Legislator is looking for a “Get Out of Jail Quick” card

Ron Reynolds

Should state Rep. Ron Reynolds serve his full one-year jail sentence on a 2015 misdemeanor conviction, he will make some dubious legislative history.

The Democrat from Missouri City, who has been in trouble with the law since 2012 during his first term in office, turned himself in to Montgomery County Sheriff’s deputies on Friday. He had been free since May when the Texas Court of Criminal Appeals declined to review Reynolds’ conviction on a charge of barratry, an arcane term for lawyers using illegal pressure to solicit client business.

Reynolds’ office issued a statement to KPRC-TV in Houston Friday that said, “Today, Representative Ron Reynolds voluntarily revoked his appeal bond so that he could be prepared to start the 86th legislative session on time. Rep. Reynolds’ attorney is still working on various legal challenges and he is confident that his misdemeanor conviction will be overturned.” Reynolds’ goal is to begin serving his sentence now, so that with time off for good behavior or other adjustments he might conceivably be out of jail by January.

However, it is unclear what legal challenge is left to Reynolds, whose attorney failed to ask the Texas Supreme Court for a review, something the high court was extremely unlikely to grant, given the appeals court decision.

It is also unclear how Reynolds will pack in enough jail time to be free by Jan. 8, when the session begins. In spite of deepening legal trouble, Reynolds has insisted he will not surrender his House seat.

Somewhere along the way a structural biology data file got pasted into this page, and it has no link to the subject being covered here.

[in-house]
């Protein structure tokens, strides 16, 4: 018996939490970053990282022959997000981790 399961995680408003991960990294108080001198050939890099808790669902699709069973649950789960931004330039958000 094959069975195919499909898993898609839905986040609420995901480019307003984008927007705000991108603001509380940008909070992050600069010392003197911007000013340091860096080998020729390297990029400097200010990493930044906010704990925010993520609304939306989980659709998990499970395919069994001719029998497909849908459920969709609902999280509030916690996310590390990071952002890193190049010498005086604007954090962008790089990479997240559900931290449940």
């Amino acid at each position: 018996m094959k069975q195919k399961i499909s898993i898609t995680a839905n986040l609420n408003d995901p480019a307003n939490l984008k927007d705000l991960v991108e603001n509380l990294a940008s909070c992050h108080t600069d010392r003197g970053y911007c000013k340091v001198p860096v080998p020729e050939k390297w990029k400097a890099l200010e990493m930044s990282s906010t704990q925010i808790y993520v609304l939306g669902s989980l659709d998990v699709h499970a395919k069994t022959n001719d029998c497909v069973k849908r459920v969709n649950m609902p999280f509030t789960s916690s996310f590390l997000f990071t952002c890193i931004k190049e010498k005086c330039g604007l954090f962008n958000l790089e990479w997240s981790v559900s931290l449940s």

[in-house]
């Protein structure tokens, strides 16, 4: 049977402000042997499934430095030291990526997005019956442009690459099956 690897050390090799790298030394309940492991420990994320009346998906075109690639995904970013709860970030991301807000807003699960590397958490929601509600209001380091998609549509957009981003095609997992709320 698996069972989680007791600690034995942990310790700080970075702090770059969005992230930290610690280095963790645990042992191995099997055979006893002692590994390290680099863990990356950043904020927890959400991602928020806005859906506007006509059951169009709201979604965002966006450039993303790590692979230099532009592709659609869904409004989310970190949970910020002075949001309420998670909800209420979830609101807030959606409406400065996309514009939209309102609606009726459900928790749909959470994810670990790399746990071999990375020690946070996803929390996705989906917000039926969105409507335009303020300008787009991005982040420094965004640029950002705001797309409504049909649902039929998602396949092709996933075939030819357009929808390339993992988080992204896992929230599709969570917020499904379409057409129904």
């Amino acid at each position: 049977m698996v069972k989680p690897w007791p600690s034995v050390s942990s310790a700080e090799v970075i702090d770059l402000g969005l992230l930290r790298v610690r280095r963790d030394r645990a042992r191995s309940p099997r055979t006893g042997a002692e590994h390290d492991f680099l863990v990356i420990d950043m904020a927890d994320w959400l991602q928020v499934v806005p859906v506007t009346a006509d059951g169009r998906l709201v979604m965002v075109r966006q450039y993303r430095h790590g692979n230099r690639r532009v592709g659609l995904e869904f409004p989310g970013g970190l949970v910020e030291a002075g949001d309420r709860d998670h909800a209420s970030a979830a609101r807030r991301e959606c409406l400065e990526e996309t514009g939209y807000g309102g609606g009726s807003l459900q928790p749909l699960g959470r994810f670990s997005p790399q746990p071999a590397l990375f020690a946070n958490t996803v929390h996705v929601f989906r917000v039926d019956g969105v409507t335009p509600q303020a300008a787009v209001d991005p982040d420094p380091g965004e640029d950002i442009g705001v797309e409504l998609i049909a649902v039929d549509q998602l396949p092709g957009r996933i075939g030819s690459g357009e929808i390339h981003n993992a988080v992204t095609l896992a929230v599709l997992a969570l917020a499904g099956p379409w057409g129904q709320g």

If he remains in the Montgomery County Jail, he will become the first legislator in more than 20 years to serve jail time while in office and just the second in modern legislative history, Lindsay Wickham, with the Texas Legislative Reference Library, said Monday.

Unless something changes with his sentence, Reynolds will be the first legislator to miss votes because of his incarceration. Early in the 1997 session, Drew Nixon, a Republican state senator from Carthage, was arrested by an undercover Austin police officer he solicited for sex, according to newspaper accounts at the time. The arresting officer also charged him with unlawfully carrying a handgun.

Nixon chose to complete his term in office, but didn’t begin to serve his sentence until October 1997, months after the end of the session, according to the news accounts. He was also allowed to serve the sentence on consecutive weekends, earning a release after serving 60 days of a six-month sentence.

There has so far been no special accommodation made for Reynolds by the sheriff of Montgomery County, who has discretion in shortening or adjusting sentences for things like good behavior, Joel Daniels, who prosecuted Reynolds for the Montgomery County District Attorney’s office, told the Texas Tribune late last week.

Scott Spencer, media relations representative for the Montgomery County Sheriff’s Department, did not return a call asking for comment on Reynolds’ sentence, by the time this story was published.